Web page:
The maintenance agreement, signed by the city, RIDOT, and FHWA on July 21, 1999, noted the city is responsible for maintaining all aspects of the project in a manner satisfactory to the state. According to RIDOT, changes for purposes other than transportation require state and federal approval, but neither was given notice of the Great Streets Initiative. (For the record, bike lanes, bicycles, and pedestrian paths are transportation).
According to RIDOT’s Oct. 21 statement, the proposed penalty is off the table after FHWA declined to get involved following a meeting between the two agencies. Still, RIDOT advised that cutting a major highway connector road to one lane “is not the best course of action.”
“It is our opinion that taking a lane of traffic on South Water Street creates traffic and safety issues but the FHWA, which was a signatory to the contract, does not want to get involved,” the RIDOT statement read. “Therefore, we will not press the issue any further.”
Where the debate stands
In an Oct. 12 statement, City Council member John Goncalves responded to the business abutters and RIDOT by saying the project was the product of two years of planning. He noted DPD and the City Council office sent community mailings, and several public meetings were held between March 2019 and June 2021.
Goncalves, who was involved in the project since its inception and conducted two public meetings on the project, said the plans were developed to reduce safety concerns, noise pollution, and street racing, while maintaining on-street parking and enhancing quality of life.
“I know that some business owners on South Water are concerned about the impacts — they just survived an incredibly trying few years and it’s entirely understandable why they would be afraid of something new,” he wrote.
After an August meeting with business abutters, Goncalves said plans were altered to accommodate large vehicles, provide more room and signage for loading zones, improve traffic flow, and pause the installation of speed humps.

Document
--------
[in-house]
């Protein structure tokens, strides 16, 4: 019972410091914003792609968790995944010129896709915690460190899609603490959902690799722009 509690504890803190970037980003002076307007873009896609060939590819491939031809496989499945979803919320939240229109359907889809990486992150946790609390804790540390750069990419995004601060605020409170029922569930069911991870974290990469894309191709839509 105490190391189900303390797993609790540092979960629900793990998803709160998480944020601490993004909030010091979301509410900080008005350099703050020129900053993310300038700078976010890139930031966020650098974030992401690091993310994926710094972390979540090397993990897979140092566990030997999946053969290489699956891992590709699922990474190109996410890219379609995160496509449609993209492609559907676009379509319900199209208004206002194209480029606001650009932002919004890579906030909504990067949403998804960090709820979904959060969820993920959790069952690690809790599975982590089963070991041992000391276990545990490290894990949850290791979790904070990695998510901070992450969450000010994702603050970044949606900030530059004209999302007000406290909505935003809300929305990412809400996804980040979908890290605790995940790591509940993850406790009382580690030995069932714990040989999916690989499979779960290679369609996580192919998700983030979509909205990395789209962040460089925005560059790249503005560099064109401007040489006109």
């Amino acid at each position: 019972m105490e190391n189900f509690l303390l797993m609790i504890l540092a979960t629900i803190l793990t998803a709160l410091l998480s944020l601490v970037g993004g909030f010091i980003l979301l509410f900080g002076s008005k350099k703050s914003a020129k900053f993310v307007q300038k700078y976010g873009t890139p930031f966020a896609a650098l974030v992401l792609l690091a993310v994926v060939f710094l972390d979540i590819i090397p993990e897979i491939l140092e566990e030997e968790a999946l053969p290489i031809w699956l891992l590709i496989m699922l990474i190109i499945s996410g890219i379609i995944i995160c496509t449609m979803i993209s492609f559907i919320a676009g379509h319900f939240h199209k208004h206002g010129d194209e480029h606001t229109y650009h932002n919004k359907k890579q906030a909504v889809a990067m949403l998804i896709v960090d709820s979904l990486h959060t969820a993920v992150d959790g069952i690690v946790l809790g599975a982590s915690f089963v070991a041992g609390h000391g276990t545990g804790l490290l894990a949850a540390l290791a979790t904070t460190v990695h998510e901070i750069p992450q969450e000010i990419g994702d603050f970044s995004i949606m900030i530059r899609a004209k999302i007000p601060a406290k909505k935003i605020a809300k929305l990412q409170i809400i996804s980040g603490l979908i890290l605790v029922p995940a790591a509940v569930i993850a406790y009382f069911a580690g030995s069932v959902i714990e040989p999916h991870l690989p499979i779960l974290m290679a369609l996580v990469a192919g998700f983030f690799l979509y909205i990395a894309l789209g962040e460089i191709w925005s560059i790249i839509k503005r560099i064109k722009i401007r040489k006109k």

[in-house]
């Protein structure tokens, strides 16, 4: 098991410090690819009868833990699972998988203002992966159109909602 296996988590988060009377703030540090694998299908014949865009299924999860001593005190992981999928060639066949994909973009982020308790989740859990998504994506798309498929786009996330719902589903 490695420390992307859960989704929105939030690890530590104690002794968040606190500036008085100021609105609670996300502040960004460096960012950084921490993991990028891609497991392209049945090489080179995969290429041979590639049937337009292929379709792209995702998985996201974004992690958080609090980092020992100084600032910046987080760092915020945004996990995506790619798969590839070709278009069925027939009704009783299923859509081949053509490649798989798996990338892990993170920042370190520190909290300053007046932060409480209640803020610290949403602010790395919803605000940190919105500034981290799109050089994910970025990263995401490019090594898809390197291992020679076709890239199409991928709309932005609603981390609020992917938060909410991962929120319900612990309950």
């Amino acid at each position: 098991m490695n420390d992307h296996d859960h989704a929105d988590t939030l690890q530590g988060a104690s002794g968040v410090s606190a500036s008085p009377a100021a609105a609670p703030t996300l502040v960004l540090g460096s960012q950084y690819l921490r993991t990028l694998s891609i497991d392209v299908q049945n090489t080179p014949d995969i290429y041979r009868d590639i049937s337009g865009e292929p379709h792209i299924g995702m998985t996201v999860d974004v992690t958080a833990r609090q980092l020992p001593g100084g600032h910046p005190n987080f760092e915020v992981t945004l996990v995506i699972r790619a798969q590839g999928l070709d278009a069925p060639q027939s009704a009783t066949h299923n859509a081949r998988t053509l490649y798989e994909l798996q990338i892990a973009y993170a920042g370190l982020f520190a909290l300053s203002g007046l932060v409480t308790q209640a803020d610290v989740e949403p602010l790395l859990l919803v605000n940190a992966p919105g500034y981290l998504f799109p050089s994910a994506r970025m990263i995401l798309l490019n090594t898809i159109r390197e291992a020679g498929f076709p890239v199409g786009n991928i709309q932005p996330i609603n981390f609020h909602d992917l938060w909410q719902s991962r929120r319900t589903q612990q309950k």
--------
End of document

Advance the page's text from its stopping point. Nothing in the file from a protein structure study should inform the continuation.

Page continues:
In an Oct. 21 statement, after RIDOT’s dismissal of its threat, Goncalves said he would “remain committed to collaborating with businesses, developers or any other parties who are concerned about South Water Street” and continue to advocate for multimodal infrastructure plans.
Though not listed as a public hearing, Sharon Steele, president of The Jewelry District Association, offered public comment at the Oct. 19 Finance Committee meeting. Steele, who signed onto the Oct. 1 letter and has previously challenged bike projects in the Jewelry District, claimed the project was poorly planned. She flagged concerns over narrow lanes, pedestrian safety, traffic volume, and a quick merge as traffic moves onto the Crawford Street Bridge.
“The cruel hard reality is that you design for the real world on the ground and what is proposed,” Steele said. “This design … literally did not take into [consideration] any of the standard engineering practices.”
Liza Burkin, lead organizer of the Providence Streets Coalition — who wrote on Twitter that she “did not know public testimony would be allowed” at the Oct. 19 meeting — said the coalition received more than 160 letters in support of the bicycle lanes.
RI Transit Riders also issued a statement in support of the bike project, stating that criticism of the project “is misguided and exaggerated.”
“We applaud the City of Providence for its work on South Water Street,” the statement read, “and encourage the City to continue working closely with RIPTA to further integrate transit in future street-transformation projects.”